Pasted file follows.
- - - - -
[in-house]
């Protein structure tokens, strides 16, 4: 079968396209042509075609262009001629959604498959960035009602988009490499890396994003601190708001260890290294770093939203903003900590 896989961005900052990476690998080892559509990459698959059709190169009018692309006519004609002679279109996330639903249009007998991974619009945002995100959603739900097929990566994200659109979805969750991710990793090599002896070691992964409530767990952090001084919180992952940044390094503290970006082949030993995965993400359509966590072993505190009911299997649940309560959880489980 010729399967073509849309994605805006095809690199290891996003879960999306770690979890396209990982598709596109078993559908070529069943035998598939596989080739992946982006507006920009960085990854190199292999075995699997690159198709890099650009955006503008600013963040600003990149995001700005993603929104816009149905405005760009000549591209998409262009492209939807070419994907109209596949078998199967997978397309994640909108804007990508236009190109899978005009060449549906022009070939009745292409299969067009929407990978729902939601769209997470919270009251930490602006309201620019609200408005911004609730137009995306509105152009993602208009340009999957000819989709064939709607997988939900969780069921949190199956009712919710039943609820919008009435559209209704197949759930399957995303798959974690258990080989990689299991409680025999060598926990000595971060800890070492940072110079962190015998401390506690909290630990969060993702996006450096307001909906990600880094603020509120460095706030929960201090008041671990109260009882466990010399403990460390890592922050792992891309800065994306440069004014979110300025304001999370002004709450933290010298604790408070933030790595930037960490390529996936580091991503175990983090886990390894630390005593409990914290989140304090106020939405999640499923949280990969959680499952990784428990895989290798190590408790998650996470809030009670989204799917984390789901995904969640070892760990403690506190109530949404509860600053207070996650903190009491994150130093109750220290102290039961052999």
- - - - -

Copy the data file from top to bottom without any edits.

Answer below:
[in-house]
């Protein structure tokens, strides 16, 4: 079968396209042509075609262009001629959604498959960035009602988009490499890396994003601190708001260890290294770093939203903003900590 896989961005900052990476690998080892559509990459698959059709190169009018692309006519004609002679279109996330639903249009007998991974619009945002995100959603739900097929990566994200659109979805969750991710990793090599002896070691992964409530767990952090001084919180992952940044390094503290970006082949030993995965993400359509966590072993505190009911299997649940309560959880489980 010729399967073509849309994605805006095809690199290891996003879960999306770690979890396209990982598709596109078993559908070529069943035998598939596989080739992946982006507006920009960085990854190199292999075995699997690159198709890099650009955006503008600013963040600003990149995001700005993603929104816009149905405005760009000549591209998409262009492209939807070419994907109209596949078998199967997978397309994640909108804007990508236009190109899978005009060449549906022009070939009745292409299969067009929407990978729902939601769209997470919270009251930490602006309201620019609200408005911004609730137009995306509105152009993602208009340009999957000819989709064939709607997988939900969780069921949190199956009712919710039943609820919008009435559209209704197949759930399957995303798959974690258990080989990689299991409680025999060598926990000595971060800890070492940072110079962190015998401390506690909290630990969060993702996006450096307001909906990600880094603020509120460095706030929960201090008041671990109260009882466990010399403990460390890592922050792992891309800065994306440069004014979110300025304001999370002004709450933290010298604790408070933030790595930037960490390529996936580091991503175990983090886990390894630390005593409990914290989140304090106020939405999640499923949280990969959680499952990784428990895989290798190590408790998650996470809030009670989204799917984390789901995904969640070892760990403690506190109530949404509860600053207070996650903190009491994150130093109750220290102290039961052999």